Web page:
The political views of the Archduke were different than those of the emperor and several high ranking advisors in that he actually wanted greater autonomy for most of the minority ethnicities within the empire. He favored a strong regional government with wide powers in the realm of administration but a strong central government that controlled the military. I think it is a bit odd that this is the view that played a large role in why it was the archduke that was assassinated. If he would have become emperor and given greater autonomy to the Slavs it would have greatly eased tensions with the Slavs within the empire and would have thwarted the desires of radical Slavic groups in the Balkans who wished to create an independent Slavic state.

One of these radical groups was the Serbian organization named Black Hand. The goal of this group was to see the highly Slavic areas of the Austro-Hungarian empire split off and joined to Serbia to create a greater Slavic state. This group had at least some connections with the Serbian government, at the very least they were associated with Dragutin Dimitrijevińá the Chief of Serbian Military Intelligence. On June 28th 1914 there were 6 assassians in Sarajevo. They were placed along the route the archduke was to take on his day in the city and armed with bombs and pistols, provided by one of Dimitrijevic’s close assistants. One of these assassins was named Gavrilo Princip who would eventually be the successful member of the six.

Gavrilo Princip was a young Serbian who was just 19 years old in 1914. Gavrilo was a man of small stature who had tried several times to join elements of the Serbian army during the Balkan wars of 1912-1913, every time he attempted this he was rejected due to his small size. I’m sure this history of rejection played no small part in the decisions he would make leading up to June 28th. After his last rejection in 1913 he moved to Belgrade where he met up with some very radical Bosnians and attended training in the usage of bombs, firearms, and knives at a location called the Center outside of Belgrade. In early 1914 he returned to Belgrade until he was called upon to go to Sarajevo to attempt the assassination of the Archduke.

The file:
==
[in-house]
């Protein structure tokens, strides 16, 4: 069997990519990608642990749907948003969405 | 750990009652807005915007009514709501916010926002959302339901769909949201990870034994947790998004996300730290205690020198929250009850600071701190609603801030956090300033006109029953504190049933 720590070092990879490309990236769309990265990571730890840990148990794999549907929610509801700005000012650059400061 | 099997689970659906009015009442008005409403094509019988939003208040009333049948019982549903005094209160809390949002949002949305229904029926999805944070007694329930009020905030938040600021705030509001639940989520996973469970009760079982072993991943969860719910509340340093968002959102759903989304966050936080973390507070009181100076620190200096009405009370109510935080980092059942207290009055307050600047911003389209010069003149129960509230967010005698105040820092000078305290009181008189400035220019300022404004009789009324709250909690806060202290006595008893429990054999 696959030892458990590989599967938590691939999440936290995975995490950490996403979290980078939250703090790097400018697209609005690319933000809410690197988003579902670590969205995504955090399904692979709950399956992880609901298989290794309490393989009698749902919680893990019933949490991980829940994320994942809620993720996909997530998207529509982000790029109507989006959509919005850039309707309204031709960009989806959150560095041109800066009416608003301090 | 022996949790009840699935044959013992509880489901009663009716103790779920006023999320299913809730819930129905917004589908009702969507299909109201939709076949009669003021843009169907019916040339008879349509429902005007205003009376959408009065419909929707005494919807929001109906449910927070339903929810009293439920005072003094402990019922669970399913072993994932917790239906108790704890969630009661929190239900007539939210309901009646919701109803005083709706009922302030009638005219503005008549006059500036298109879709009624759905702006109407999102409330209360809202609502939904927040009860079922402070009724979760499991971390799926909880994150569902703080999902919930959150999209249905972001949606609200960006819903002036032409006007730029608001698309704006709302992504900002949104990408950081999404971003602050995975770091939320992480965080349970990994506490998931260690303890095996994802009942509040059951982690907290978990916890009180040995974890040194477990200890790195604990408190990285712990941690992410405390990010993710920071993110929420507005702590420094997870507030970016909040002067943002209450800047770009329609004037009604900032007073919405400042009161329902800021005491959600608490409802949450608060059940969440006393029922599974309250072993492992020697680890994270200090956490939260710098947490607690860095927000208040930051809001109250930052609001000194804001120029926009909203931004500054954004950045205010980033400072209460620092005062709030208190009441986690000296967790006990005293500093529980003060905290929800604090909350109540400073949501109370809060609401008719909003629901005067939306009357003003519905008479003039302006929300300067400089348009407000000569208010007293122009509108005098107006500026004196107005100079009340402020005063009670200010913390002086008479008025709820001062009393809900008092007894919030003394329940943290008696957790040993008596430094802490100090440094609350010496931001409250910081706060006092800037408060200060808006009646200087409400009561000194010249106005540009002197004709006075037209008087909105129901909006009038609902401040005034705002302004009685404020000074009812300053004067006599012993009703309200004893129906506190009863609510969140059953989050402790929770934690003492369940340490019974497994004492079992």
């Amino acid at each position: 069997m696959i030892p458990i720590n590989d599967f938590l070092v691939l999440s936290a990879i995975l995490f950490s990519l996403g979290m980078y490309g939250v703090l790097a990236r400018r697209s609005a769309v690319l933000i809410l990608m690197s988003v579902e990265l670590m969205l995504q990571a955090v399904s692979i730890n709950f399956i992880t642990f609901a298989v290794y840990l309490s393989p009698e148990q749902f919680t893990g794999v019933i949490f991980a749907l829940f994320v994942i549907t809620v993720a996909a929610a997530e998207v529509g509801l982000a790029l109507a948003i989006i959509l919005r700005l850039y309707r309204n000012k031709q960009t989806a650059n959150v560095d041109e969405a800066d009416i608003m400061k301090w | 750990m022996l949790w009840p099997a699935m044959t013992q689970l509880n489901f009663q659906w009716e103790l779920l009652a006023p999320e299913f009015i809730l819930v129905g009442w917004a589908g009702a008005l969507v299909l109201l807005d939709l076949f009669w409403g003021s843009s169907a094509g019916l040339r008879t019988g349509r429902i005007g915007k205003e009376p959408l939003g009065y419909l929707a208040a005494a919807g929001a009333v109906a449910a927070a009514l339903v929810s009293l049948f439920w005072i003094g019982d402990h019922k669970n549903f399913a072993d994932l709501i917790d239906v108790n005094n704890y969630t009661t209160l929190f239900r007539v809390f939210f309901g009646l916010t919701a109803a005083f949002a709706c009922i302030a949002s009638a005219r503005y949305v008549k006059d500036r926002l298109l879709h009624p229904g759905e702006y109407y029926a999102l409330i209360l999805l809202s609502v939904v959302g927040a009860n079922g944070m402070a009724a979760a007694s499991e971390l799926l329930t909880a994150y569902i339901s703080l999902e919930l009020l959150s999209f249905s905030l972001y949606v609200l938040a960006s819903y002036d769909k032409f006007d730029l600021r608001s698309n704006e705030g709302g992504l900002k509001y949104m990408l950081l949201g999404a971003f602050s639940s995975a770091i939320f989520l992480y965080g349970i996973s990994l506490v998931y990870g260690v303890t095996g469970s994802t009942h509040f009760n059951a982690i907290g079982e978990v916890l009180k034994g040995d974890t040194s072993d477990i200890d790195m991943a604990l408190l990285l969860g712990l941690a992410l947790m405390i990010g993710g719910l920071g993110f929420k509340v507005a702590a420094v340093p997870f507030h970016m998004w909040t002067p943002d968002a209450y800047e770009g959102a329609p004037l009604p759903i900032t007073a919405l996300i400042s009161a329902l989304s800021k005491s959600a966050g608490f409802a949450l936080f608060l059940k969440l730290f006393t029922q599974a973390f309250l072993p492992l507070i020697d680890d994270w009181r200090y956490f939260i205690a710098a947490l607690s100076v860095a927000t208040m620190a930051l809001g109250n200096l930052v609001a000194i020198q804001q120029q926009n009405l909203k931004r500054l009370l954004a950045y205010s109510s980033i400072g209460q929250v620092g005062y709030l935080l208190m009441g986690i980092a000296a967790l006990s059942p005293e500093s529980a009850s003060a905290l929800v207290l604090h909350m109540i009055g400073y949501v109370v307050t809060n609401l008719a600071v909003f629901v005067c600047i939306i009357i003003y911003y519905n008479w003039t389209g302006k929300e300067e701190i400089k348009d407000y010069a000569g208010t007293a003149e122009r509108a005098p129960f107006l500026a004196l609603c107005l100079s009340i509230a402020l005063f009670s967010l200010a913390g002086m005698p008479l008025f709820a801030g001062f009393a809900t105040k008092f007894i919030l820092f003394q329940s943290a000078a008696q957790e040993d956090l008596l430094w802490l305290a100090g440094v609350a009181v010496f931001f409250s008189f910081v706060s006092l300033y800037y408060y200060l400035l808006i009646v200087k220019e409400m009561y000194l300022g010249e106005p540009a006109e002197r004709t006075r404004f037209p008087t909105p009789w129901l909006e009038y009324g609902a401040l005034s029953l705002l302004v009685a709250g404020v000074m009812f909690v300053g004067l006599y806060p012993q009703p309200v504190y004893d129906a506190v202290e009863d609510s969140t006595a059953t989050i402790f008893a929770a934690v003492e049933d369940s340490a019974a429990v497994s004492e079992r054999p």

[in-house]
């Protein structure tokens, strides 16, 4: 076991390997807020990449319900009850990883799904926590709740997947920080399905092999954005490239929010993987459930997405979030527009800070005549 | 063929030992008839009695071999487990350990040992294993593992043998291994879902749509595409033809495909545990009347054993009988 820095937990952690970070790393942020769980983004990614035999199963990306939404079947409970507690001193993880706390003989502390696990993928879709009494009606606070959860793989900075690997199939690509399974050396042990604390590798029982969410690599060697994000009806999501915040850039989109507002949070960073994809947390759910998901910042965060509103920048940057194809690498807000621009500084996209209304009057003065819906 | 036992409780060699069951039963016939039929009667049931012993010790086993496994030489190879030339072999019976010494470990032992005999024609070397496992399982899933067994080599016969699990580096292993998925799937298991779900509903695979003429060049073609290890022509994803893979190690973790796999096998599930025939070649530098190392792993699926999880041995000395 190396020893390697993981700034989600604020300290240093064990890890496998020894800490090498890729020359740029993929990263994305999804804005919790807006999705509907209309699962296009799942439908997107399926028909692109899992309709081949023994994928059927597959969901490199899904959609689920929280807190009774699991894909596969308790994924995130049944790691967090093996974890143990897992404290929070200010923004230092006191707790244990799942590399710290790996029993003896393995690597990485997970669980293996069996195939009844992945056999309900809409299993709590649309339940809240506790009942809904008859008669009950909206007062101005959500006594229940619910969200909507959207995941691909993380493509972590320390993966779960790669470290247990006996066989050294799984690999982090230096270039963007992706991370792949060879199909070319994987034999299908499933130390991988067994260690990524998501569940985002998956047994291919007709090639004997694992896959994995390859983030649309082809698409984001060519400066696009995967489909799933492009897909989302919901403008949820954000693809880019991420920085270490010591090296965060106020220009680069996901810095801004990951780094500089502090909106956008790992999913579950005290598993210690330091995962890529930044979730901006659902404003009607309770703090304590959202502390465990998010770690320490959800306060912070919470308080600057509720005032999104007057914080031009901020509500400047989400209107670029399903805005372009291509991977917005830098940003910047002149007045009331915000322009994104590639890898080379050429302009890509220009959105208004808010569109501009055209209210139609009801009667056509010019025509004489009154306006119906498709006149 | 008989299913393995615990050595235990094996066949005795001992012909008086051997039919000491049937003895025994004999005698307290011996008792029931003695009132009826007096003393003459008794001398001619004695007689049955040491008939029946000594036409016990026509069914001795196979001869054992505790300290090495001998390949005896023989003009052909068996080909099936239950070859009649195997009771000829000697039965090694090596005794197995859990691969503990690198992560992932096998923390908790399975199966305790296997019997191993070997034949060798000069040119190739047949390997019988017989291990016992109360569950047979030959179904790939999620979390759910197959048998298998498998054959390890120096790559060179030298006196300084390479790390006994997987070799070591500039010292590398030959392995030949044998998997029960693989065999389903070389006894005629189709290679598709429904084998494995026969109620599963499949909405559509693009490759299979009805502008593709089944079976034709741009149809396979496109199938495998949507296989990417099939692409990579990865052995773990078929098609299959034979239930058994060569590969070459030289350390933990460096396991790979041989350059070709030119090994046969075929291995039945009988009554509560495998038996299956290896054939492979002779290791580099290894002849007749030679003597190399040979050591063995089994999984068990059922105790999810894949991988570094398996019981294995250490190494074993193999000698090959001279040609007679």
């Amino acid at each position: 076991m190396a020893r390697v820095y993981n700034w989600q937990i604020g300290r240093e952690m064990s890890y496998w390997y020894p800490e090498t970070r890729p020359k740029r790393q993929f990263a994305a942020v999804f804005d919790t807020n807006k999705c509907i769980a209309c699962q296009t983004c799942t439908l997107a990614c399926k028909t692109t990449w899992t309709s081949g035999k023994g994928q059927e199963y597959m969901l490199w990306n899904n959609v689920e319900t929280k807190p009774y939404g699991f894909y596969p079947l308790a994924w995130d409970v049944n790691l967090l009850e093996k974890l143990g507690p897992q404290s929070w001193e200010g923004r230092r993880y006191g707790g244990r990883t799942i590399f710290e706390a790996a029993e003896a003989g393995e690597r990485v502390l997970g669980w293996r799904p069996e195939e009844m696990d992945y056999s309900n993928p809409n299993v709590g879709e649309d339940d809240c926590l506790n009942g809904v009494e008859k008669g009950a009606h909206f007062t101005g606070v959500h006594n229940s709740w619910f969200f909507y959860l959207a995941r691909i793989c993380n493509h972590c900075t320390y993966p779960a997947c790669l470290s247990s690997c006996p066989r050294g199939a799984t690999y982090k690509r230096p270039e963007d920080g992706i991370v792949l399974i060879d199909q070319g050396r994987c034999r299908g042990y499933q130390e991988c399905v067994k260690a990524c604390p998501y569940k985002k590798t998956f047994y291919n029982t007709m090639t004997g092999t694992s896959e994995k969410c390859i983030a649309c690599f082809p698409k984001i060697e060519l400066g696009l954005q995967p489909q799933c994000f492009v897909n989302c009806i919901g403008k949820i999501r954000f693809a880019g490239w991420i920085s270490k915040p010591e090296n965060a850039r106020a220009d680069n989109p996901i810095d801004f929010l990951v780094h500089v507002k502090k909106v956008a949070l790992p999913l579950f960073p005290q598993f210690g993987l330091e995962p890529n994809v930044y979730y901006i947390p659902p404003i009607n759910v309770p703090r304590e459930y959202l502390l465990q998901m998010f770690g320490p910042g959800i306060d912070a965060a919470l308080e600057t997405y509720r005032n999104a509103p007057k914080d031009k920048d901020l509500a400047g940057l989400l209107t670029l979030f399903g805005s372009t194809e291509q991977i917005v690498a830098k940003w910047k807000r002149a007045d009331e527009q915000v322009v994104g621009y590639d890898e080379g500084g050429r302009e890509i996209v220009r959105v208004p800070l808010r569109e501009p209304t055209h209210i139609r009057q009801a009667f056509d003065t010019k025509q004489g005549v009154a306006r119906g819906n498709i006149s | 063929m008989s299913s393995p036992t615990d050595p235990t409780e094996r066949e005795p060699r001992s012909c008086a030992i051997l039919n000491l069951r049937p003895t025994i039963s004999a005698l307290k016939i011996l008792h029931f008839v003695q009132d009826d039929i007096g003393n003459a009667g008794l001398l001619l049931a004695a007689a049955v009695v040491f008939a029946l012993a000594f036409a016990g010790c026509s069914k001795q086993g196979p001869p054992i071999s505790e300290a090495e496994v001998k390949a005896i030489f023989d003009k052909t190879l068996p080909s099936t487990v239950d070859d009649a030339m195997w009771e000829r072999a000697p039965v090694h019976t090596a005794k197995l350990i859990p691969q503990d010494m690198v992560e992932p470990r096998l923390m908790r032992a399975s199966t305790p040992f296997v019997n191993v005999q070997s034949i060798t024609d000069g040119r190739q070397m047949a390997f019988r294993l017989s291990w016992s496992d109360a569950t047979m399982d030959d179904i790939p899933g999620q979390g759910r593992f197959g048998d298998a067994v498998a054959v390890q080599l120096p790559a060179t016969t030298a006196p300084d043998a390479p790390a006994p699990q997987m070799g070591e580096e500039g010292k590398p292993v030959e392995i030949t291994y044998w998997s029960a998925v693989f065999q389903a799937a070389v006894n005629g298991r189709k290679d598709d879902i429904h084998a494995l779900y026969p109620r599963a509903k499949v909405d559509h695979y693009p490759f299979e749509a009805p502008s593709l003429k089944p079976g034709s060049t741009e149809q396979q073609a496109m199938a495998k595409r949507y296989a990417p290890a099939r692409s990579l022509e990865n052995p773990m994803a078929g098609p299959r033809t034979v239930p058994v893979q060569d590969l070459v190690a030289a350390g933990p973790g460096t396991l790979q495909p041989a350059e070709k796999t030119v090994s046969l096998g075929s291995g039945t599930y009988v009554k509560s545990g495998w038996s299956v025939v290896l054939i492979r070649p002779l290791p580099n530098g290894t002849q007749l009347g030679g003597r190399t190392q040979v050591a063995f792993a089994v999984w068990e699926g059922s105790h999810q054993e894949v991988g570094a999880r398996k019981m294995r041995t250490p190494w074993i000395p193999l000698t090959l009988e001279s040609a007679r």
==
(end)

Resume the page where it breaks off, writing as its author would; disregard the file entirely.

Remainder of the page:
In June 1914 the Archduke was in Bosnia to observe some military maneuvers and decided to go to Sarajevo to celebrate the opening of a state museum in that city. On the morning of June 28th the procession of 6 automobiles began driving through Sarajevo and on the way to the Town Hall, one of the assassins threw a bomb at the Archduke’s vehicle. This bomb bounced off of the back of the vehicle and caused the car behind to explode killing several people and injuring many more. After this explosion, the rest of the cars in the procession raced to the Town Hall. At the Town Hall the plans for the rest of the day were scrapped and the Archduke was insistent that he visit the hospital where the wounded from the bombing were being treated. While several members of the group thought this was a very bad idea, the Archduke was insistent so they began to move towards the hospital. On the way to the hospital, due to a communication error with the driver of the Archduke’s car, the driver took a wrong turn and needed to turn around.

After playing no part in the first assassination attempt Princip had searched for a spot to intercept the motorcade on its return journey and decided upon waiting at a food shop near his first position. After the wrong turn the Archduke’s driver stopped right in front of Princip. Princip ran up to the car and fired two shots hitting the Archduke in the neck with the first and Sophie in the stomach with the second. The pair died just minutes later as the car raced to the Governor’s mansion where they were to receive medical care. Two shots and the world was on the road to war.

In the following days Princip and 15 others were arrested and charged with treason. They were sentenced to long prison sentences or death by hanging. In an interesting bit of trivia Princip only received the long prison sentence and not the hanging due to his age which qualified him as a minor in the Empire. An investigation was started by the Empire into the assassins and those who assisted in the act. Due to the role played by Serbian officials the relationship between the empire and Serbia, which was already very strained, became even more tense. On July 23rd Serbia was presented with an ultimatum that would in essence surrender a large part of its sovereignty to the empire. The empire had presented the ultimatum with the message that all points of the ultimatum must be met by Serbia. Serbia ended up agreeing to 9 of the ten points in the ultimatum, far more than Austria anticipated, all of them except for allowing Austrian police to operate within Serbia. Even after several attempts to mediate by other countries, particularly Great Britain, on the 28th of July the Austro-Hungarian Empire declared war on Serbia.